Michael Jackson's prosecutor was ordered today (July 9) to testify at an upcoming hearing about how much he knew of the relationship between Jackson's former attorney and a private investigator before
Michael Jackson's prosecutor was ordered today (July 9) to testify at an upcoming hearing about how much he knew of the relationship between Jackson's former attorney and a private investigator before officials broke into the investigator's office and took evidence.
"I have nothing to hide," said Santa Barbara County District Attorney Tom Sneddon, who offered to testify immediately. But defense attorneys asked for a delay in order to study materials just turned over to them.
Law enforcement officials said they had a search warrant targeting the investigator's office. The defense countered that officers exceeded the warrant's limitations, and evidence taken from Miller's office should be returned to Jackson's attorneys.
At today's hearing, Superior Court Judge Rodney Melville initially ordered Sneddon to cancel his vacation -- a prepaid trip to Alaska for his 37th wedding anniversary -- to attend the hearing scheduled for July 27. Sneddon, obviously miffed, shook his head, threw his papers down on the counsel table and said, "I'll be here."
But the judge reconsidered and suggested the defense try to accommodate the prosecutor either with a videotaped deposition or an appearance at a later hearing. The judge said he did not want to force Sneddon to cancel his trip.
The issue had been scheduled for a hearing today, but defense attorney Robert Sanger said at the start of the session that he had just received transcripts the night before. "It's a transcript of a videotape, a law enforcement interview of the mother of the complaining witness," Sanger said. The interview was done on July 6, 2003, four months before Jackson was charged or arrested, he said.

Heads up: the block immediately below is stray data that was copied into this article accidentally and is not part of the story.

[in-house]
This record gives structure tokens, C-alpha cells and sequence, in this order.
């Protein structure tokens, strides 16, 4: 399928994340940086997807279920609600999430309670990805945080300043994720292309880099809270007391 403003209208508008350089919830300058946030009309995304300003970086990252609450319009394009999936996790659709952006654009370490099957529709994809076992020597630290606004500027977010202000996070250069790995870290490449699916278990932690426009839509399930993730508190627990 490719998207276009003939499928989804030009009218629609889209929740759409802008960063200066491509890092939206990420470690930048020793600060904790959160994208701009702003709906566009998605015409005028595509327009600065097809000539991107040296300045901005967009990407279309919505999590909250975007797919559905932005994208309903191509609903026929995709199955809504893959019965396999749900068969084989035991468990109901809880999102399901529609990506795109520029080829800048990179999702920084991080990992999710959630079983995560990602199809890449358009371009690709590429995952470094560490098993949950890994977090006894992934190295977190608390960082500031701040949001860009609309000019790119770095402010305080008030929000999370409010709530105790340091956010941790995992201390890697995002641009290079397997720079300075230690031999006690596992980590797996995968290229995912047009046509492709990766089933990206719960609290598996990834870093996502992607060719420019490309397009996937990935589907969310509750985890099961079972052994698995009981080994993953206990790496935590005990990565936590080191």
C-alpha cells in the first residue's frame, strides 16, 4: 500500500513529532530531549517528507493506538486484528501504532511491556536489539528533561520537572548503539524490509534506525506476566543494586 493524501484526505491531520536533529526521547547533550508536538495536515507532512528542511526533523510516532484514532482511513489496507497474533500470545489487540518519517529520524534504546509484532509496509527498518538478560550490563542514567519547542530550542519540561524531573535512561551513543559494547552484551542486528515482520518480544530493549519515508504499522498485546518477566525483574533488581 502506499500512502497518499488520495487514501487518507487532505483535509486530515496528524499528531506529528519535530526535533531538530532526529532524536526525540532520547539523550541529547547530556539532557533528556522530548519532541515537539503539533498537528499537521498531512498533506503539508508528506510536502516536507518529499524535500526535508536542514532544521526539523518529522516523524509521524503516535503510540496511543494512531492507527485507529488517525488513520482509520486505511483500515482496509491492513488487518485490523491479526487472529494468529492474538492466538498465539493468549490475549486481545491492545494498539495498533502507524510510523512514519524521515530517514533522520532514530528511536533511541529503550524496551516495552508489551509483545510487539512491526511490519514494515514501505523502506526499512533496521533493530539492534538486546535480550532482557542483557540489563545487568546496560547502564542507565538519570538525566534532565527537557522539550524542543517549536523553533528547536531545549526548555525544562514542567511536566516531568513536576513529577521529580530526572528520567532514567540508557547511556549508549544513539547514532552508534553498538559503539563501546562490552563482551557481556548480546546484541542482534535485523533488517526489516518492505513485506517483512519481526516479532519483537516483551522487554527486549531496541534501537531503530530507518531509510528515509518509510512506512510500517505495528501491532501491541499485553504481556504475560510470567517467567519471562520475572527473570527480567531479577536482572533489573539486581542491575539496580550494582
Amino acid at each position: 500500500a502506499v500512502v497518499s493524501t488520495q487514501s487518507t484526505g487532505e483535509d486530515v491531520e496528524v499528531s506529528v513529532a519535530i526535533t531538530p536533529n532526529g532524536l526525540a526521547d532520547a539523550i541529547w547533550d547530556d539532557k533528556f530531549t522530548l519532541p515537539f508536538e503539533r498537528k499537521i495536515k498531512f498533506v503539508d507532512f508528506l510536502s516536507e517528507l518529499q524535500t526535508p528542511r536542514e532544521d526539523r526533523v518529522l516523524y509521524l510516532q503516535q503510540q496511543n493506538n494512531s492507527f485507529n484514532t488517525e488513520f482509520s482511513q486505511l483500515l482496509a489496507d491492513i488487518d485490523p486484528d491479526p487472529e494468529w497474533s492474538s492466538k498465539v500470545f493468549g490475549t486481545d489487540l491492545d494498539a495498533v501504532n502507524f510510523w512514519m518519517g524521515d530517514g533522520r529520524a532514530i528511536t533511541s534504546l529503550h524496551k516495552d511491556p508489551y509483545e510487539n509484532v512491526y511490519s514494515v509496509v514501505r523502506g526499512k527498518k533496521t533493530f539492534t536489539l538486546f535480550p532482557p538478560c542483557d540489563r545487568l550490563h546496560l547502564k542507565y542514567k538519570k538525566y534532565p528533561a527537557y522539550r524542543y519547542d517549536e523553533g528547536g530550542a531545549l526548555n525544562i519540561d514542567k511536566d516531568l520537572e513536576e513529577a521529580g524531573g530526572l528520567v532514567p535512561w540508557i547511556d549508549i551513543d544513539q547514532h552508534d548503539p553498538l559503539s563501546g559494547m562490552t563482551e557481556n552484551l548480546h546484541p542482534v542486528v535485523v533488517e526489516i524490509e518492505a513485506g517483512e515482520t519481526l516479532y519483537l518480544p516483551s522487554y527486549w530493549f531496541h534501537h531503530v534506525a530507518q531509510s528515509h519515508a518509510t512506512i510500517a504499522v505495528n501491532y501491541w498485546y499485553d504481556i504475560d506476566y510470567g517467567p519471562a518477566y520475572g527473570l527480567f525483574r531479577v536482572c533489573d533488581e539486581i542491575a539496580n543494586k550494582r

Sneddon objected to the delay, explaining that he had brought witnesses to testify from Los Angeles and wanted to go ahead. But the judge, after scolding the defense for not warning him of the request for a delay, agreed to wait.
"I have been very concerned about the factual issue, whether or not the district attorney ... knew Mr. Geragos was working for Mr. Jackson and knew that Mr. Miller had been retained by Geragos," the judge said, referring to Jackson's previous attorney, Mark Geragos, and his investigator, Bradley Miller.
"It is an issue that needs to be factually established," Melville said.
Sanger argued that Sneddon had approached him this week and told him that he was willing to concede that he knew about the relationship before a search warrant was executed on Miller's office. But Sneddon stood up and denied that. He said he would explain the entire situation from the witness stand, asserting "I have nothing to hide."
Jackson, 45, has pleaded not guilty to committing a lewd act upon a child, administering alcohol and conspiracy to commit child abduction, false imprisonment and extortion.
In other matters, the judge ruled that Jackson does not have to appear personally for an Aug. 16 hearing on suppression of evidence that is expected to last up to two weeks. The singer has waived his personal appearances at most hearings.
The judge also ruled that Jackson recently violated a court gag order when he commented on a leak of information to the media about a case he was involved in 11 years ago. But the judge said he was willing to overlook it because Jackson's new attorney, Thomas Mesereau Jr., probably was unfamiliar with the terms of the gag order. He told Mesereau to make sure his client doesn't comment again.
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